that digital privacy is just impossible.
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    So they're not willing
    to punish anyone for violating it.
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    I still hear people
    asking me all the time,
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    isn't a digital image somehow blurring
    the line between public and private
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    because it's digital, right?
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    No! No!
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    Everything digital
    is not just automatically public.
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    That doesn't make any sense.
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    As NYU legal scholar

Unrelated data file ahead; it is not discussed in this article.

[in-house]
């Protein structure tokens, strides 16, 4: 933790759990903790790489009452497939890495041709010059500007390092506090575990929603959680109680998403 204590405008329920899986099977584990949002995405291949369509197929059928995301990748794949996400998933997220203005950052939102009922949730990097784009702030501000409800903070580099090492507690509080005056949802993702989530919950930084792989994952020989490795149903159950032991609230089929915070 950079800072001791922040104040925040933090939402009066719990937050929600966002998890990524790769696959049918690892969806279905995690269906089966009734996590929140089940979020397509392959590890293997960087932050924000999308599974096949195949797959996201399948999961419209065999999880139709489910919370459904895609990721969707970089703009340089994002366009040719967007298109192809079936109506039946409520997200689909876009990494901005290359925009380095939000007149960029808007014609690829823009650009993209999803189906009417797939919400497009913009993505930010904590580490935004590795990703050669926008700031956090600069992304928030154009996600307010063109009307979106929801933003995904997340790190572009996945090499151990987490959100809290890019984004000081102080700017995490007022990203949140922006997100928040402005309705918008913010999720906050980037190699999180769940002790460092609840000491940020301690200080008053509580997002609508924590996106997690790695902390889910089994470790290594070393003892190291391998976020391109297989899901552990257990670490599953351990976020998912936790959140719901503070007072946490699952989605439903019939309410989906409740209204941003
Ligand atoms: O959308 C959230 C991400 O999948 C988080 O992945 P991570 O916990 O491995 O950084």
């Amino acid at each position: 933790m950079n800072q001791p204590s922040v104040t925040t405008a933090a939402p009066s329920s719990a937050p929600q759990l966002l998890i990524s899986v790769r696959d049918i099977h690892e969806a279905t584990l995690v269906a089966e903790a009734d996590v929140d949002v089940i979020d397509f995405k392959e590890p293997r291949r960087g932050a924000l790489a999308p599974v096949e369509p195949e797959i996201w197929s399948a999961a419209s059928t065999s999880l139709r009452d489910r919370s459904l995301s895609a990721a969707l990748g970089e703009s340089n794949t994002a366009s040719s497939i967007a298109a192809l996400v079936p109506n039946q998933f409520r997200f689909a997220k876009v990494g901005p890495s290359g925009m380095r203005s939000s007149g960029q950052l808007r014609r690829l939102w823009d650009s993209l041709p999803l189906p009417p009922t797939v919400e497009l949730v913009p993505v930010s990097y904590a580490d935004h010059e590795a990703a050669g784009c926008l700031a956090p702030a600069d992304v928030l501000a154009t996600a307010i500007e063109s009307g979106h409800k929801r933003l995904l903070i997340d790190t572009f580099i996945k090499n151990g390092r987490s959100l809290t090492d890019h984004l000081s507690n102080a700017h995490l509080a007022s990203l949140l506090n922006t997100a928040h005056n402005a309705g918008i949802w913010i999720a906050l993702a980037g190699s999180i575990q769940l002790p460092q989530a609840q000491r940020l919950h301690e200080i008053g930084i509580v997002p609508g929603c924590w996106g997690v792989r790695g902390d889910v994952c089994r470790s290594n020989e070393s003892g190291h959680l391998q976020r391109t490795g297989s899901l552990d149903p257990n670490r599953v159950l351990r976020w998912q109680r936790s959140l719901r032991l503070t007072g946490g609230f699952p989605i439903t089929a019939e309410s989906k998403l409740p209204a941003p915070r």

Helen Nissenbaum tells us,
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    we have laws and policies and norms
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    that protect all kinds
    of information that's private,
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    and it doesn't make a difference
    if it's digital or not.
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    All of your health records are digitized
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    but your doctor can't
    just share them with anyone.
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    All of your financial information
    is held in digital databases,
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    but your credit card company can't
    just post your purchase history online.
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    Better laws could help address
    privacy violations after they happen,
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    but one of the easiest things
    we can all do is make personal changes
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    to help protect each other's privacy.
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    We're always told that privacy
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    is our own, sole,